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Australia in the mid-late 1980s. It examines the nature and some of the problems of what is claimed to be the most isolated public reference library in the world. Western Australia is traditionally a primary industry economy. Part of its economic development programme is to export technological expertise and to invest overseas. Some of the major markets for this activity are China and Sout heast Asia. Western Austr alian business has been advising on, assisting in and investing in Chinese industry development for the last decade and a half. Companies involved naturally wished to investigate the viability of such projects thoroughly from the earliest stages. Most preliminary studies required access to a wide range of thematic maps. Although historically based it offers valid gui delines for the present day provision of map services in the medium sized public reference library.
This paper is a case study of demands placed on the map collection of Western The theme of this session is maps in economic development with the Section's traditional emphasis on maps of the host country. It seems pretentious for a foreigner to comment on the mapping of China but it seems appropriate to investigate how Chinese maps become available and some of the ways in which they are used in a western country - one moreover isolated geographically and bibliographicall y.
Who needs maps of China? The need for maps is continually expressed. We are all committed to the use of cartographic information - but we are often selective in our application and may sometimes be found wanting. This paper arises from a series of projects in the mid-late 1980s and not only demonstrates the role of maps in economic development but highlights the relevance of the map collectio n in the public library to that development. It also demonstrates the parallel demands for cartographic information in geographically disparate areas. For comparison of the two areas, China's is 9 597 000 km2, Australia 7 687 000 km2 and Western Australia 2 525 000 km2. These figures are highly significant in relation to the number of map sheets required to cover the areas adequately and also in the cost and space requirements of a map collection.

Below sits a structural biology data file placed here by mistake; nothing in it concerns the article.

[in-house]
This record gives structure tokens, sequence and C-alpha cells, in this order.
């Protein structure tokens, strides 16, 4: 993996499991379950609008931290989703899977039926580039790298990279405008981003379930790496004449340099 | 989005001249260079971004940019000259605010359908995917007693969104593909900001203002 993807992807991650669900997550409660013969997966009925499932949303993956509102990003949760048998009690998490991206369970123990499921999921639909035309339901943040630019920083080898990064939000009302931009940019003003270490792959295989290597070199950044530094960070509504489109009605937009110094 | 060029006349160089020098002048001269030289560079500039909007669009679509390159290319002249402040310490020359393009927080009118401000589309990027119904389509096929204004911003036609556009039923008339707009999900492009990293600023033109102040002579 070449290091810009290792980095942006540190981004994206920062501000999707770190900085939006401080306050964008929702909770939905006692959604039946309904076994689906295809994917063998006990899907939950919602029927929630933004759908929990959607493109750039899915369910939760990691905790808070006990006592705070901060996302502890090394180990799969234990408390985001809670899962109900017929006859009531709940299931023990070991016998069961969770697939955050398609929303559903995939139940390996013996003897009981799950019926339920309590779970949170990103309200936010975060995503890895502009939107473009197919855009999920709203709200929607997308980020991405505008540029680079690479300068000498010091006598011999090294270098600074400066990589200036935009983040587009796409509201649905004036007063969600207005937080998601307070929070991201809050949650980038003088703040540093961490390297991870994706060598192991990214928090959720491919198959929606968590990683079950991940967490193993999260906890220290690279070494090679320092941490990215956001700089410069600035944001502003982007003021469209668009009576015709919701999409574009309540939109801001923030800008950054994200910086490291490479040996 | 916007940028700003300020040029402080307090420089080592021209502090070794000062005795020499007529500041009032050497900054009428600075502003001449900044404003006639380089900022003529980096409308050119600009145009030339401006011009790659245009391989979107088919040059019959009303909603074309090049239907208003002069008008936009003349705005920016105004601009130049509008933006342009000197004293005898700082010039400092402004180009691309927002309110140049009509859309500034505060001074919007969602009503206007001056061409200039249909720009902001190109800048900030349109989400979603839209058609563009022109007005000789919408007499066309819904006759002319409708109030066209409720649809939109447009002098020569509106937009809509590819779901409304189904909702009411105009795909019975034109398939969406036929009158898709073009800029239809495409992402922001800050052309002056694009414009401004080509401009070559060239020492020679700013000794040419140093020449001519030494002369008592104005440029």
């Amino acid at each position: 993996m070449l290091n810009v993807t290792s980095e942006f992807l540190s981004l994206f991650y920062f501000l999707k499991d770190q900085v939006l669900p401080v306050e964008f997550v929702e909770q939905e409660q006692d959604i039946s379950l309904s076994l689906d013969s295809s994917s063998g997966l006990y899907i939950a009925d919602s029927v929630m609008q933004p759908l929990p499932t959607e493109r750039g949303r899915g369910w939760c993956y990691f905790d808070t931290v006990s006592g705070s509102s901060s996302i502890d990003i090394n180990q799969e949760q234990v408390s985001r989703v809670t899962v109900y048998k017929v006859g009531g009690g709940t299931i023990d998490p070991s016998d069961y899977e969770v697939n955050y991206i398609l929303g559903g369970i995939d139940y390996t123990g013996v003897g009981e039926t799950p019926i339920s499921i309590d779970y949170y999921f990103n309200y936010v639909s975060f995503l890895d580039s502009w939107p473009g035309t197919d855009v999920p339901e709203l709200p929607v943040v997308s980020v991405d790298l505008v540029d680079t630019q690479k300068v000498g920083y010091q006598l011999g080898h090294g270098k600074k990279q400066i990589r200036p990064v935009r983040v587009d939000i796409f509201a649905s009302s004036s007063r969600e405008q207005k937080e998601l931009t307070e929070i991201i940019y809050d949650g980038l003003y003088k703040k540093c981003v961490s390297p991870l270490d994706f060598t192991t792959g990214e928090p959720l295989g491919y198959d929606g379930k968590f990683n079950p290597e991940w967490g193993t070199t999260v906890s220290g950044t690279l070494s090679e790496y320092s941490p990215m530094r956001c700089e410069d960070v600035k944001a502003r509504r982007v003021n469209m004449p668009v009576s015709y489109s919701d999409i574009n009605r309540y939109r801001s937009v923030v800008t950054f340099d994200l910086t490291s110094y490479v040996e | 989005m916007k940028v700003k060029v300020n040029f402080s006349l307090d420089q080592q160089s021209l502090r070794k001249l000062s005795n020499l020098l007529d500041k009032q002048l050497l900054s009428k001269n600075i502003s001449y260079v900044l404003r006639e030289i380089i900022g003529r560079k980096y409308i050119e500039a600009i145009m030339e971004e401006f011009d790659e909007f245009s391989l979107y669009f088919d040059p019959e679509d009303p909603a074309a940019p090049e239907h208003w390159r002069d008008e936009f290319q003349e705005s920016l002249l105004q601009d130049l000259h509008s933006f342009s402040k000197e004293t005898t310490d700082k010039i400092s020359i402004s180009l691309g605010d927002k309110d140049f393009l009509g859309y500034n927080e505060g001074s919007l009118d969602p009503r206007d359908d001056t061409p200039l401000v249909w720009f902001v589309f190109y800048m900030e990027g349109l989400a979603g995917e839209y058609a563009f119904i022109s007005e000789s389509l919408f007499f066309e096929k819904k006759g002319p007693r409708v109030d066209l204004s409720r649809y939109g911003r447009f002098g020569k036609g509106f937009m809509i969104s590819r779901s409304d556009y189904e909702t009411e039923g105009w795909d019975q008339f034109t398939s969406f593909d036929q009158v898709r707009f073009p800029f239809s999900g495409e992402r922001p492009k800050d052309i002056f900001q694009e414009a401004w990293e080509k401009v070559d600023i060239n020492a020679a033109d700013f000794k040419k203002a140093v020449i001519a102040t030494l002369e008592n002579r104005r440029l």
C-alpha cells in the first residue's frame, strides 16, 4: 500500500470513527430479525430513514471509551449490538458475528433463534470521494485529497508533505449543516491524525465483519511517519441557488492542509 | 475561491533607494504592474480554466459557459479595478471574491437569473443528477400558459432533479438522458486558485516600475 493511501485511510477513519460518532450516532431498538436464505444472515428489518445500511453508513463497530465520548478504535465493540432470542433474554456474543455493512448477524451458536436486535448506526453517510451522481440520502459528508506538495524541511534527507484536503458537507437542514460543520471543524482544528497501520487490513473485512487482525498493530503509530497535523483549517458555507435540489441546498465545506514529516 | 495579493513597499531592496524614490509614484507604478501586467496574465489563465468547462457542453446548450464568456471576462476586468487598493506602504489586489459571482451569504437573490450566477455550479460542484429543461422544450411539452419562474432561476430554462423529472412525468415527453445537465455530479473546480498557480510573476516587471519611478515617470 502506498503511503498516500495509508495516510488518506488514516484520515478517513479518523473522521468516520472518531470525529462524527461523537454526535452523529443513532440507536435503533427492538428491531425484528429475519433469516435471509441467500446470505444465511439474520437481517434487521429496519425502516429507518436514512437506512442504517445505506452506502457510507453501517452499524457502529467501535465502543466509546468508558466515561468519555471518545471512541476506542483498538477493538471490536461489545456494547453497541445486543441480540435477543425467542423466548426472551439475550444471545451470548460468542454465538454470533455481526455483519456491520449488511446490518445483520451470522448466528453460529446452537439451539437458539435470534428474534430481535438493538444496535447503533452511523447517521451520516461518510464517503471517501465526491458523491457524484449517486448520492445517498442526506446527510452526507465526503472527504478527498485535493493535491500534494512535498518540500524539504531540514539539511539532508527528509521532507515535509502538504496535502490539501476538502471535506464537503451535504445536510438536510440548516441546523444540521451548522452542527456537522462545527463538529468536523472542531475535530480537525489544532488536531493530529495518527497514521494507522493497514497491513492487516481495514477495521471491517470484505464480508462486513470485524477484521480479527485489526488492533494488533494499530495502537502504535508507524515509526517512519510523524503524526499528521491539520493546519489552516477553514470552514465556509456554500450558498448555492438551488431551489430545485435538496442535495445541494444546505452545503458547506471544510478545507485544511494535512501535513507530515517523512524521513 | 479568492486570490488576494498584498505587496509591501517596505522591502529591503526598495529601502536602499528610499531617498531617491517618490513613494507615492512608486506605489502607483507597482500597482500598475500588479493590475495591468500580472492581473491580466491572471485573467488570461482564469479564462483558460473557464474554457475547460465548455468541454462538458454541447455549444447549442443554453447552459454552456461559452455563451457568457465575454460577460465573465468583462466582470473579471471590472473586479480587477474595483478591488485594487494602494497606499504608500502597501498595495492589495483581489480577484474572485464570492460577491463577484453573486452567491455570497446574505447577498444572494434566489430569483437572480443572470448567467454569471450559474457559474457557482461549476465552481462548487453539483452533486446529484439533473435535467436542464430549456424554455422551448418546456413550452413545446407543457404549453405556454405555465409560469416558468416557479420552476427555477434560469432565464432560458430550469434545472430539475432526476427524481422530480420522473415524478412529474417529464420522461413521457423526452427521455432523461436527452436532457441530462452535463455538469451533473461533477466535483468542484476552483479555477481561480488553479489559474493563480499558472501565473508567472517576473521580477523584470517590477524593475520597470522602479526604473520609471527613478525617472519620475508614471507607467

National and other major map collections collect maps exhaustively within their own political areas and seemingly exhaustively elsewhere. Overseas item acquisition is often driven by international exchange agreements. Academic libraries have to meet the teaching demands and faculty research requirements of the day. This can lead to short term planned geographical and temporal coverage by the c ollections. The smaller public libraries, including the "State" libraries of less populous states are generally limited in size and face demands for maps of the local jurisdiction, collected exhaustively and national maps, collected definitively. This does not allow much scope for maps of the rest of the world in great detail. Acquisition must balance availability, client demand and quantity o f sheets. Major demands in Australia come from genealogists and tourists. All types of library are noted for collecting and retaining any other maps they can obtain accidentally and incidentally.
The State of Western Australia was first settled by Europeans in 1829 as a free colony. From the beginning it struggled as an agricultural settlement. To meet demands for population growth it became a 'convict settlement' for about 20 years from the late 1840s. Discovery of gold in the North-West in the 1880s and the Kalgoorlie Region in the next decade caused a rapid spurt in growth. In the 1960s technology became available to exploit the major iron ore deposits in the North-West and other minerals in the eastern and southern areas of the state. With over 12 000 km of coastline and prolific fishery resources the state has become noted for its expertise in agriculture, fishing and mining, expertise it exports throughout Asia, Africa and the Middle East.